by Jake Block
“dead end | ˈded ˈend |
an end of a road or passage from which no exit is possible; a cul-de-sac: the path came to a dead end.
• a road or passage having a dead end.
• a situation offering no prospects of progress or development: [as modifier] : a dead-end job.
verb [no object] (dead-end)
North American (of a road or passage) come to a dead end: he kept walking, until the corridor dead-ended.” — Webster’s Dictionary
Roads that dead end are, in general, places that are at the end of community developments, where, beyond that point, nothing much gets done. The land becomes wilder, and the city adjacent seldom, if ever, cleans up the ragged vegetation, instead opting to just let it grow or die on its own, unkempt and fallow… uncultivated and unused. When you come to a dead end, there are only two options; stay where you are, or turn around and go another way.
Philosophically, people tend to find dead ends comfortable. They’re born into a philosophically attuned grouping and stay there, taking everything that they are told about that grouping… of course by the adherents OF that grouping, on faith, possibly backed by a book or canon of some sort. They get upset when someone disagrees with them on their assigned philosophy, and a curious thing is that they generally will work every angle that they can to attract and convert others to share that philosophy with them. They might not even be that clear on the philosophy, but the fact that they can get someone else to agree with them, no matter how murky their understanding, is validation of the “rightness of their cause.”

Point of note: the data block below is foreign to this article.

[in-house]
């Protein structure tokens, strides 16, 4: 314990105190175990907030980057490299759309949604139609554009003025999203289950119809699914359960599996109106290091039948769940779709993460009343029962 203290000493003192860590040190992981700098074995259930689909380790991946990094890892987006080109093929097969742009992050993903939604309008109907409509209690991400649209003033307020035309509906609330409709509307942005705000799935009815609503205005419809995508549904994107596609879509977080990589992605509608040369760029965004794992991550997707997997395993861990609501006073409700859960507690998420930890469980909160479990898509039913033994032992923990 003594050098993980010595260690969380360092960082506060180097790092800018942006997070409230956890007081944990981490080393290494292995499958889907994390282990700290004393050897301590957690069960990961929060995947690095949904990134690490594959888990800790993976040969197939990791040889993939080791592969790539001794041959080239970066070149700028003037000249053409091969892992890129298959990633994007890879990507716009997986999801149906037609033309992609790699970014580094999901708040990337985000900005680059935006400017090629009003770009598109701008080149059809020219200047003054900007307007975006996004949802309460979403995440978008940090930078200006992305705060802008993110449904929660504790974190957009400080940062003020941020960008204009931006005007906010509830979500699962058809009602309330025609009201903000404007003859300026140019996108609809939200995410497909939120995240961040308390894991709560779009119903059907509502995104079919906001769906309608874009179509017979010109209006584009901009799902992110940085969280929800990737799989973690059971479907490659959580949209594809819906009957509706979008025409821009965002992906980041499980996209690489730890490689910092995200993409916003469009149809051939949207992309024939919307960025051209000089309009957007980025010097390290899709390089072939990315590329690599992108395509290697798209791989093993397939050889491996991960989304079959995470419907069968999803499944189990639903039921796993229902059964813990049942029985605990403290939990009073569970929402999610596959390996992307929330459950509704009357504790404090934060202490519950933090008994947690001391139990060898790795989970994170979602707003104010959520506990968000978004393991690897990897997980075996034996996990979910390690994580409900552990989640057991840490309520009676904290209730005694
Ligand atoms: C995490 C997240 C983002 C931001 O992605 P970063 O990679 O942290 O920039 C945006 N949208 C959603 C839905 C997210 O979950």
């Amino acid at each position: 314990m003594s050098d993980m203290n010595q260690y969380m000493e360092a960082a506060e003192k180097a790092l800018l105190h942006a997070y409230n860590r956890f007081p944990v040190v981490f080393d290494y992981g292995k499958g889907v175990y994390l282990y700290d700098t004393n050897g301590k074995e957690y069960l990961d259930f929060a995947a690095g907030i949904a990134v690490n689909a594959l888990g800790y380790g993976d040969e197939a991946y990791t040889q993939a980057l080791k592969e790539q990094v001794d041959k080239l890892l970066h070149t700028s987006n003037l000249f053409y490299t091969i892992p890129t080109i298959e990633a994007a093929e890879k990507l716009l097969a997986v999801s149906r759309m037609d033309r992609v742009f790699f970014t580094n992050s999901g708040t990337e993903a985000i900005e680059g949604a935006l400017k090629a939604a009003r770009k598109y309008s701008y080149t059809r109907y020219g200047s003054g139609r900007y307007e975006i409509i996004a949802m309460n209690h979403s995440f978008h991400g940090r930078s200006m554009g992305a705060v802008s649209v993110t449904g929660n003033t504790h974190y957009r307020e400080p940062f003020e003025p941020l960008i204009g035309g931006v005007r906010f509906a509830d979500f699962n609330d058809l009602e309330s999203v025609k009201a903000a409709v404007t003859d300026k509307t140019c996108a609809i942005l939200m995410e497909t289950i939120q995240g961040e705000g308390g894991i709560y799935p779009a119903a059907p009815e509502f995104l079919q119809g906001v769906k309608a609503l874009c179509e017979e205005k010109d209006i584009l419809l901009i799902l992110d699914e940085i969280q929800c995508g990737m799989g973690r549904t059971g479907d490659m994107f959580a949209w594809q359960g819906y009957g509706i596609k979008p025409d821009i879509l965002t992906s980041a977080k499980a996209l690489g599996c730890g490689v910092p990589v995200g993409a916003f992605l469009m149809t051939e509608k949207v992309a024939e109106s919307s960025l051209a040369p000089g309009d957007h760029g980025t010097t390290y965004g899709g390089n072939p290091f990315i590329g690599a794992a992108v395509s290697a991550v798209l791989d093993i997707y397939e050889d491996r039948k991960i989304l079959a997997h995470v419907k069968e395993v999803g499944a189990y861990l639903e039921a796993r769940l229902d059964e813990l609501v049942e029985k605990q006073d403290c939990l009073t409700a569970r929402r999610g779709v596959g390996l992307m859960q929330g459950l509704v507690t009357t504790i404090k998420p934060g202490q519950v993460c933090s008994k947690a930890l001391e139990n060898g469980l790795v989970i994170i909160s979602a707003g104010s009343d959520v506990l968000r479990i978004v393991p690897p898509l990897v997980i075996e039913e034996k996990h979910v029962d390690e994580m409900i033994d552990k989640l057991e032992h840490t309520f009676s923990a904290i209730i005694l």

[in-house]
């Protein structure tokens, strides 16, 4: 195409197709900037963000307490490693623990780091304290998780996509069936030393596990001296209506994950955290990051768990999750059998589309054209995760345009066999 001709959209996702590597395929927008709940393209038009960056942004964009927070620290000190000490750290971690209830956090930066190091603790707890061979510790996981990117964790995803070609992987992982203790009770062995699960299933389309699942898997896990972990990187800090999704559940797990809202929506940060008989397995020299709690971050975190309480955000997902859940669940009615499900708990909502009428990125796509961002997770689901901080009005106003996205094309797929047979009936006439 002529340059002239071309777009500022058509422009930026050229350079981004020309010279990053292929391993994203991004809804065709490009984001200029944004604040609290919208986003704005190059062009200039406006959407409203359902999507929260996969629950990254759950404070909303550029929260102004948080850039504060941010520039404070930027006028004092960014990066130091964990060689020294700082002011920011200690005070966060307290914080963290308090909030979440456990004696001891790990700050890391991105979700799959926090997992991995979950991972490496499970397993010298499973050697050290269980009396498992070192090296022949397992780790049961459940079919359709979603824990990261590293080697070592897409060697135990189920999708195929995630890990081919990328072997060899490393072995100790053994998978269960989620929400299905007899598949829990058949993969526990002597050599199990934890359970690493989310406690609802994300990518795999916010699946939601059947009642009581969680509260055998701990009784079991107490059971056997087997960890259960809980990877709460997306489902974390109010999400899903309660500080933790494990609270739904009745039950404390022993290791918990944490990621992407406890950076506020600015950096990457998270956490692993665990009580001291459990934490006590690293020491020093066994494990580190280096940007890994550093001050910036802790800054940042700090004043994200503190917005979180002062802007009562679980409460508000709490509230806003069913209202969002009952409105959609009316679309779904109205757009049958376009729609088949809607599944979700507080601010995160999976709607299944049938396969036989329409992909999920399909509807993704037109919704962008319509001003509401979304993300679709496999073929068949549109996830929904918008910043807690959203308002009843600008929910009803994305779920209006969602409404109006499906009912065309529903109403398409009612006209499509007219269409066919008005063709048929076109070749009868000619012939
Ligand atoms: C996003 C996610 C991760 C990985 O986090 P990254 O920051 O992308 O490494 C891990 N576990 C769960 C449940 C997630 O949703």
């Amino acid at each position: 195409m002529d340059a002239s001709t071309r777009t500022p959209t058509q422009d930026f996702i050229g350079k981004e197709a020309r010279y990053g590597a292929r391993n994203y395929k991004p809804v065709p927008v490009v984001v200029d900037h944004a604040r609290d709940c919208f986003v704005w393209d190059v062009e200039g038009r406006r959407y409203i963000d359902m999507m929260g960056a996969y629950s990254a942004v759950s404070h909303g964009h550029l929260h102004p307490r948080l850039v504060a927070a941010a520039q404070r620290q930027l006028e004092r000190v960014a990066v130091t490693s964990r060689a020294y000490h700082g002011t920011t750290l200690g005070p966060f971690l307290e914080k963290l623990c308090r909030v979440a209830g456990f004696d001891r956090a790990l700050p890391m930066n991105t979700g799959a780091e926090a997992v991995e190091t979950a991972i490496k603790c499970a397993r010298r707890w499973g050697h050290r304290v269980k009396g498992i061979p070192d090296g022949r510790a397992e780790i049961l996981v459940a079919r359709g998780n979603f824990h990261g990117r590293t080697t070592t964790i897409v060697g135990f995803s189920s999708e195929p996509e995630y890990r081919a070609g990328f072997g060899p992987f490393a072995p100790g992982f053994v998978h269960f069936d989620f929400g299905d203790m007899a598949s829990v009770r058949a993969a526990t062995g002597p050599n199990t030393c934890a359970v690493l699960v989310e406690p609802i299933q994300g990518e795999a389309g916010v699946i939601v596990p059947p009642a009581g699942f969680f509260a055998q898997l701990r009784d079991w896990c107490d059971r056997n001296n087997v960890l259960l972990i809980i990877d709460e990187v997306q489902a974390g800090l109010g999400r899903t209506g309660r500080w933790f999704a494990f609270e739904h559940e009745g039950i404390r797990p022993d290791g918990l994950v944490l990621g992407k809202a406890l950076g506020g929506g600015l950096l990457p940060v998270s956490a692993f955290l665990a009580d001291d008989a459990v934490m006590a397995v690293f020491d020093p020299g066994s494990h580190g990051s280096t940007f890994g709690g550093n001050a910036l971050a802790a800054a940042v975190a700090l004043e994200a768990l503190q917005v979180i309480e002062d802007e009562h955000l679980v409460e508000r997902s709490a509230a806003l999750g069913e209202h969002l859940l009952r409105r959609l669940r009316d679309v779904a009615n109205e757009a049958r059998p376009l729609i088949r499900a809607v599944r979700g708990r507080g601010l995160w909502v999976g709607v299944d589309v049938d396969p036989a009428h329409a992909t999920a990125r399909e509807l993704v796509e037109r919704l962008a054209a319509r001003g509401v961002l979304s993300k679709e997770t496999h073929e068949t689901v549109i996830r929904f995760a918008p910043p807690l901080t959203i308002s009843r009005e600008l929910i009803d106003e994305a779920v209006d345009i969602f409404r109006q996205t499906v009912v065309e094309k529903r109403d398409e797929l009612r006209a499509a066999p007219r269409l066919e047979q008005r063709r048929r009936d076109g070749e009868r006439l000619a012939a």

The Left Hand Path is designed to be a liberation from this personal stasis, and to act as a remedy for mental constipation. By allowing and encouraging the freedom of thought that is the bane of the dogmatic in philosophy or religion. Even here, though, there are those who will, often under the banner of purism and “truth,” seek to turn the freedom of thought and mind into simply another form of absolutist bondage by claiming THEIR interpretations are the only TRUE interpretations of the “inward facing” and introspective aspects of left hand philosophy. They too seek validation and “proof of rightness” in recruiting others to take up their banners declaring “WE ARE RIGHT,” and all others are wrong, and holding to their self-appointed authority, even in the face of solid evidence to the contrary.
I find it strangely disturbing when I find left hand leaning groups having recruitments for their groups. LaVey, during his lifetime, wanted The Church of Satan to be an organization of “non-joiners,” meaning that the church would be peopled by those who found it a natural place for them to be without recruitments or coercions. In all of the years that I have been involved in Satanism, during the LaVey regime, and after, I can’t remember as single time I have ever said to someone, “You should join The Church of Satan,” although I have been asked by many how they might become affiliated. We never said you HAD to be a member of The Church of Satan to be a Satanist, during my time in The Church of Satan, under Anton Szandor LaVey. Our feeling toward the subject was… “‘Satanist’: you either are or aren’t.”